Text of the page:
Hales is delighted to announce representation of the Estate of the legendary British artist John Hoyland. In fall 2021, Hales will present a solo display of Hoyland’s late works at one of the world's leading international art fairs, followed by a solo exhibition at Hales London in 2022. Commemorating ten years since Hoyland’s death and celebrating the final era of Hoyland’s oeuvre, this summer will see the release of a dedicated book and solo exhibition entitled John Hoyland: The Last Paintings at Museums Sheffield.
John Hoyland (b. 1934 Sheffield, UK – d. 2011 London, UK) was one of the most inventive and dynamic abstract painters of the post-war period. Over the span of more than a half-century his art and attitudes constantly evolved. A distinctive artistic personality emerged, concerned with colour, painterly drama, with both excess and control, with grandeur and above all, with the vehement communication of feeling.
Hoyland was a life-long proponent of the possibilities of non-figurative imagery, which possessed for him, he once wrote, ‘the potential for the most advanced depth of feeling and meaning’. His artworks appear spontaneous but beneath the surface, each composition has an essential formality and a deep emphasis on structure. The visual power behind each painting is methodically concocted through explosive experiments with colour, scale and abstract form.
The artist's last years were marked by ill-health and the death of many close friends, although he continued to paint until a few months before his own death. His final works are the consolidation of five decades of experimentation, and the belief in the possibilities of paint to communicate depth of feeling and emotion. Contemplating his own mortality, there is a sense of the otherworldly and a connection to the void in these works. Hoyland’s use of a dark ground is formal, structural and emotive, and layered pools of paint evoke chance, freedom and vitality. In the darkness there are defiant and expressive strokes of swirling bright colour and floating orbs, implying hope and optimism even at the end of his life.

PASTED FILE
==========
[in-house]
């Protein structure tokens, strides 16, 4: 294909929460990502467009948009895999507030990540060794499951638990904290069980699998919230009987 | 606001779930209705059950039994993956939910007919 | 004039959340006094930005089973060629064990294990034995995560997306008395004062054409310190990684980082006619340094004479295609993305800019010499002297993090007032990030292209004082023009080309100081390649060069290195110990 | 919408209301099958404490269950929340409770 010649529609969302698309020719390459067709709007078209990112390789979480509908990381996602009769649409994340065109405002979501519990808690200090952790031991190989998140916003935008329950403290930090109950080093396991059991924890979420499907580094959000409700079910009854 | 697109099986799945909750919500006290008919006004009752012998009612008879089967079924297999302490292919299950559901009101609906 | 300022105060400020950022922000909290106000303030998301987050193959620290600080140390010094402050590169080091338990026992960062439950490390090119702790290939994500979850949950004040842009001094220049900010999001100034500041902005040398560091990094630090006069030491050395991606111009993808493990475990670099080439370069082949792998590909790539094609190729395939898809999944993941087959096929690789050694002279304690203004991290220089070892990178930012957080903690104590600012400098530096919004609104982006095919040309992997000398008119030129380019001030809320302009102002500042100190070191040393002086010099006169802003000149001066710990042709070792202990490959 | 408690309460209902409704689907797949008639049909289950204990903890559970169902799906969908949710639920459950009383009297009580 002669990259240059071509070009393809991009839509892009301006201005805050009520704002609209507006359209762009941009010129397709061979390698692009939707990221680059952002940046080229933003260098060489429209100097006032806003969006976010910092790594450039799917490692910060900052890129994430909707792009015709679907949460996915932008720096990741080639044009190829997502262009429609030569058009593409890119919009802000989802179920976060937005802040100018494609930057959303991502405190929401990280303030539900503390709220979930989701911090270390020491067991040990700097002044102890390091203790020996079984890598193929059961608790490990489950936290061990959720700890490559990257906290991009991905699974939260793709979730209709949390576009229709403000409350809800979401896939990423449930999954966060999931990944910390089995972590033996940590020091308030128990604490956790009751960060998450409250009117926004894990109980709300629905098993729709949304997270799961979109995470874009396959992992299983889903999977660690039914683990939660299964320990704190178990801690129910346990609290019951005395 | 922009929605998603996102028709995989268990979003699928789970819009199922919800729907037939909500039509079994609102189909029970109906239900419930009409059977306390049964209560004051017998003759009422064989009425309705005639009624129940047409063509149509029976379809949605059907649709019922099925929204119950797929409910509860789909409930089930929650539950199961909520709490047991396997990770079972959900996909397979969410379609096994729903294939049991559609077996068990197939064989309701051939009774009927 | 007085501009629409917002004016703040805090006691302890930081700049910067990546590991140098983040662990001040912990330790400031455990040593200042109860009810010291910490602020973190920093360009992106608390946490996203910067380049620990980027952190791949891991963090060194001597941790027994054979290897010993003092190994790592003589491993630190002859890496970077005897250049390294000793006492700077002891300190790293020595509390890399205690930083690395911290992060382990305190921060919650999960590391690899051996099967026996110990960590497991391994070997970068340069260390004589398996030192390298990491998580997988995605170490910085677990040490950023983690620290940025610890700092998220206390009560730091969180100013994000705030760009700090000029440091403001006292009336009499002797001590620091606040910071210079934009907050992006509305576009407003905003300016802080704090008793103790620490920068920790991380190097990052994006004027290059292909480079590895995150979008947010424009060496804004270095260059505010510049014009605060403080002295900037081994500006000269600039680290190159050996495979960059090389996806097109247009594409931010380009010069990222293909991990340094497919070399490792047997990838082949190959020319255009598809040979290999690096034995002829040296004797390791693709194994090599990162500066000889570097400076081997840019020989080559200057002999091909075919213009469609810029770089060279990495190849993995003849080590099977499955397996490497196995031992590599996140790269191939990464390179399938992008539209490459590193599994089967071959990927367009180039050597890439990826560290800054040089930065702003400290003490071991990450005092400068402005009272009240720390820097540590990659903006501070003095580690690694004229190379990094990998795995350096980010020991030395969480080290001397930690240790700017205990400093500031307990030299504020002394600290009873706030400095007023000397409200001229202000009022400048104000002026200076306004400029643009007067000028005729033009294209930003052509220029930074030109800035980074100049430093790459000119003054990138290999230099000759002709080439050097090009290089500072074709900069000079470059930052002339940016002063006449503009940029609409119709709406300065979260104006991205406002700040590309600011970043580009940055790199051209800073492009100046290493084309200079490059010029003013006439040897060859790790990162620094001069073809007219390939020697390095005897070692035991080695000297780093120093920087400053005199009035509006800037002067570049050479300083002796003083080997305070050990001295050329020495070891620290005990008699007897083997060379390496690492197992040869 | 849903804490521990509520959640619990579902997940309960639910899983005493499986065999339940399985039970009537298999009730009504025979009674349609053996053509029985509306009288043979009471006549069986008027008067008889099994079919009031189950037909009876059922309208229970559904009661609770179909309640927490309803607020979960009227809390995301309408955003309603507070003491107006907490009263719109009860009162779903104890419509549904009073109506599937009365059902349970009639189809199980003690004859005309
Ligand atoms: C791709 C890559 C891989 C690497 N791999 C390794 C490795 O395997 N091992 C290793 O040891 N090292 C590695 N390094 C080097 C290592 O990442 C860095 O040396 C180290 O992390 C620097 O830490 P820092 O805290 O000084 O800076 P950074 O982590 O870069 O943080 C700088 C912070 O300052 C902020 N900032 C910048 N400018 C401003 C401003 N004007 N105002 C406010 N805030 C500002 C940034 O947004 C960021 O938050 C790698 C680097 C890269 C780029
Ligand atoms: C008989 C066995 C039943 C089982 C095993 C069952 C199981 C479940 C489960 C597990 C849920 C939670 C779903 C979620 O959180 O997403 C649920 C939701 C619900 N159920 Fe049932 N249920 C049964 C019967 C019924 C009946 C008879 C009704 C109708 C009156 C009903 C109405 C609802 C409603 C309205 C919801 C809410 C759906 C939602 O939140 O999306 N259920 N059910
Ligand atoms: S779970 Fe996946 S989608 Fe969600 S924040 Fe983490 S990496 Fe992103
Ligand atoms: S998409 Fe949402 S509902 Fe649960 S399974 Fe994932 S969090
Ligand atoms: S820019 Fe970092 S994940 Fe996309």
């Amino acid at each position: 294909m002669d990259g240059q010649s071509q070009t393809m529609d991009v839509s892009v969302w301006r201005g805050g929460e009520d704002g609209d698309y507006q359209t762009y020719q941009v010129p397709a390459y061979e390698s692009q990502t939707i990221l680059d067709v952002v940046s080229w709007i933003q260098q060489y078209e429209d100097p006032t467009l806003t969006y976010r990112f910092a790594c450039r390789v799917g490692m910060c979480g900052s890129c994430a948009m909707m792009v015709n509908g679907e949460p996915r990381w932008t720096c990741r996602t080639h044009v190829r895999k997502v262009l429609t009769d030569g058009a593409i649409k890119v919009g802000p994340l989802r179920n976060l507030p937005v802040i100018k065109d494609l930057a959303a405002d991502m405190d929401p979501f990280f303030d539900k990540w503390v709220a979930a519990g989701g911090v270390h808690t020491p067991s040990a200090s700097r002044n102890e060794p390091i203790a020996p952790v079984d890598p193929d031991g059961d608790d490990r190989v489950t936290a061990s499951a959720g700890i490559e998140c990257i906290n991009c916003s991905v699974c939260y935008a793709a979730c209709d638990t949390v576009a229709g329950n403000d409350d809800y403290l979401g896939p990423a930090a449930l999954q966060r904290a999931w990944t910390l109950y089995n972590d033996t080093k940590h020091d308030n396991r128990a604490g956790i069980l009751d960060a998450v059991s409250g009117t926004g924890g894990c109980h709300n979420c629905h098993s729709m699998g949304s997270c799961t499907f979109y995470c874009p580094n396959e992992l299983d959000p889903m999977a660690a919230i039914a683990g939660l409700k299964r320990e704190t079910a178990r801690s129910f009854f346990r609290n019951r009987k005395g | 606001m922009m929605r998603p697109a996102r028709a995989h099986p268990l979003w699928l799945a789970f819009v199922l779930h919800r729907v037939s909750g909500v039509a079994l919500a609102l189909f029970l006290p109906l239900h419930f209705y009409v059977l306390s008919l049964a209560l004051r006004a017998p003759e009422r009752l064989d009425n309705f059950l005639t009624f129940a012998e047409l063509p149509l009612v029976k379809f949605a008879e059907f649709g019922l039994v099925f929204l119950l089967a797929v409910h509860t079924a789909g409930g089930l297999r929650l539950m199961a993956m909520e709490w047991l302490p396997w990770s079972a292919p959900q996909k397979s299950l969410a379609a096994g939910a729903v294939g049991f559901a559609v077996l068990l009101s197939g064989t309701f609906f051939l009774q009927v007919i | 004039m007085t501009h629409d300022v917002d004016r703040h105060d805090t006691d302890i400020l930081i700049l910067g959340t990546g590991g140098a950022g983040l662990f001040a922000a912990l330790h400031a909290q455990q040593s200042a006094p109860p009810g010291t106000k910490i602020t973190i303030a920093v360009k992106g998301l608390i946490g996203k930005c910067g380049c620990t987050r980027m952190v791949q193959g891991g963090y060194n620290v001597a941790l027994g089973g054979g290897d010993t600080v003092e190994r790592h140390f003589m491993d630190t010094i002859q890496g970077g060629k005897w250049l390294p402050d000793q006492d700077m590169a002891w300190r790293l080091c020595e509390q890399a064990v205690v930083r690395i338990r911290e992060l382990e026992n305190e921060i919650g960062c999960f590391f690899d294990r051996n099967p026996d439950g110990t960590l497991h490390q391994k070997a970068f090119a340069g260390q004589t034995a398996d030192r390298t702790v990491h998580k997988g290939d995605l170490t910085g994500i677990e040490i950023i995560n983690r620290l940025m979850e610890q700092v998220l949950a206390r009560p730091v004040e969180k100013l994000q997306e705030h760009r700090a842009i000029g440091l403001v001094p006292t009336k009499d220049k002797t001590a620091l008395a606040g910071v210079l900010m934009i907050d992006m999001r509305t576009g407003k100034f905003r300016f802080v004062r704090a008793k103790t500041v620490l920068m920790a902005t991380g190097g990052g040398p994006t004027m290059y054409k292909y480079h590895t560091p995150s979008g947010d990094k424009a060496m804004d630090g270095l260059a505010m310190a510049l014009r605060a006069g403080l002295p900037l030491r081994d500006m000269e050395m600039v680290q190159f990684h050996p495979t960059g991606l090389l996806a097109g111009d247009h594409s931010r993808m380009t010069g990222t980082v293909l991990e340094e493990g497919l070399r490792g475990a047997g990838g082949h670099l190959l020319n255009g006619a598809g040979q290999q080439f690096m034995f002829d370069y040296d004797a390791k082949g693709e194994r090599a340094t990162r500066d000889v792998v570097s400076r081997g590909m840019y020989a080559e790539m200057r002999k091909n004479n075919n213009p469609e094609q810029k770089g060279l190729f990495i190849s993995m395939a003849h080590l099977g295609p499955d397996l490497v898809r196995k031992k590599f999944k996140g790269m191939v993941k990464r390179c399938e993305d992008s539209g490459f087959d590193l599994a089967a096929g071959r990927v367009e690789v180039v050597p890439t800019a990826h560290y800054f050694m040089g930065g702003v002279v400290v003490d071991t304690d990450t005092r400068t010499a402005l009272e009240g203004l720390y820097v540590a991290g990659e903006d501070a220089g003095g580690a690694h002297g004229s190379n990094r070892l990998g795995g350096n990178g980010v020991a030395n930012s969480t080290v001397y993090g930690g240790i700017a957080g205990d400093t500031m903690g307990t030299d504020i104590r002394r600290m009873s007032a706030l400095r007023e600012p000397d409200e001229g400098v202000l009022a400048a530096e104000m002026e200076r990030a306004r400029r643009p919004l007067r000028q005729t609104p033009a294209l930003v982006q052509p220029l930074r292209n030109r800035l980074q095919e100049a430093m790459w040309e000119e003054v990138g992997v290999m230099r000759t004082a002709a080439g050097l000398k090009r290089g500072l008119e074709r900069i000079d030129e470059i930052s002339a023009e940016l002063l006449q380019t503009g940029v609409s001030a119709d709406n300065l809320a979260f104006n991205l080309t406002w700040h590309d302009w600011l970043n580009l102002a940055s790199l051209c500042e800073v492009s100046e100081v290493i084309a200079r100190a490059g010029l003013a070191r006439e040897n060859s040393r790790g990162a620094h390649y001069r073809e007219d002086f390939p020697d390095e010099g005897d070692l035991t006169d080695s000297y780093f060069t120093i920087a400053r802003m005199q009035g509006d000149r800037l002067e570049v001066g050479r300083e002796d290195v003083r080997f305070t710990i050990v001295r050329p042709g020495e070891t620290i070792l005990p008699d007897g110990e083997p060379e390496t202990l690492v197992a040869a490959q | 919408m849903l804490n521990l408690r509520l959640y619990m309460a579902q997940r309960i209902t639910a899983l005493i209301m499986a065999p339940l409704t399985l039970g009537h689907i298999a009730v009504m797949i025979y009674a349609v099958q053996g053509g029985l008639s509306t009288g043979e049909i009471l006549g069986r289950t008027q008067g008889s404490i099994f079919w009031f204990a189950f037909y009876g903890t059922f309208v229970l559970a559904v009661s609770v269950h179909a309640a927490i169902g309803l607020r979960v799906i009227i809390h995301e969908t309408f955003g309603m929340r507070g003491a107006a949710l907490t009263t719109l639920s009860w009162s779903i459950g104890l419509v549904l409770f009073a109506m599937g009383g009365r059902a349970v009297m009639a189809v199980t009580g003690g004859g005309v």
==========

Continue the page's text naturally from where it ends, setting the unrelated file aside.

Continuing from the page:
Hoyland had many career highlights, beginning with his inclusion in the influential Situation exhibitions of 1960 and 1961. He was selected as a New Generation artist at the Whitechapel Gallery in 1964. An early career retrospective curated by Bryan Robertson was held at the Whitechapel Gallery in 1967. In 1969, alongside Anthony Caro, Hoyland represented Great Britain at the Sāo Paulo Biennale in Brazil. In 1982 he won the John Moore Painting Prize. In 1991 he was elected a Royal Academician and in 1999, he was appointed Professor of Painting at the Royal Academy Schools. A solo exhibition at the Royal Academy in 1999 was followed in 2006 with a retrospective at Tate St Ives, and in 2015 a major survey inaugurated Damien Hirst’s Newport Street Gallery.
Hoyland’s work is in many collections, including the Royal Academy of Arts, UK; Tate, UK; National Galleries of Scotland, UK; National Museum of Wales, UK; National Museums of Northern Ireland, UK; The British Museum, UK; Victoria and Albert Museum, UK; The Hepworth, Wakefield, UK; Arts Council Collection, UK; Government Art Collection, UK; British Council, UK; Museum of Modern Art, NY, USA; Museum of Fine Arts, Boston, MA, USA; Virginia Museum of Fine Arts, VA, USA; Philadelphia Museum of Art, PA, USA; Yale Centre for British Art, New Haven, CT, USA; Albright-Knox Art Gallery, NY, USA; Musée des beaux-arts de Montréal, Canada; Museum of Modern Art, Rio de Janeiro, Brazil; Museum Liaunig, Neuhaus, Austria; Art Gallery of New South Wales, Australia; Art Gallery of South Australia, Adelaide; and Art Gallery of Western Australia.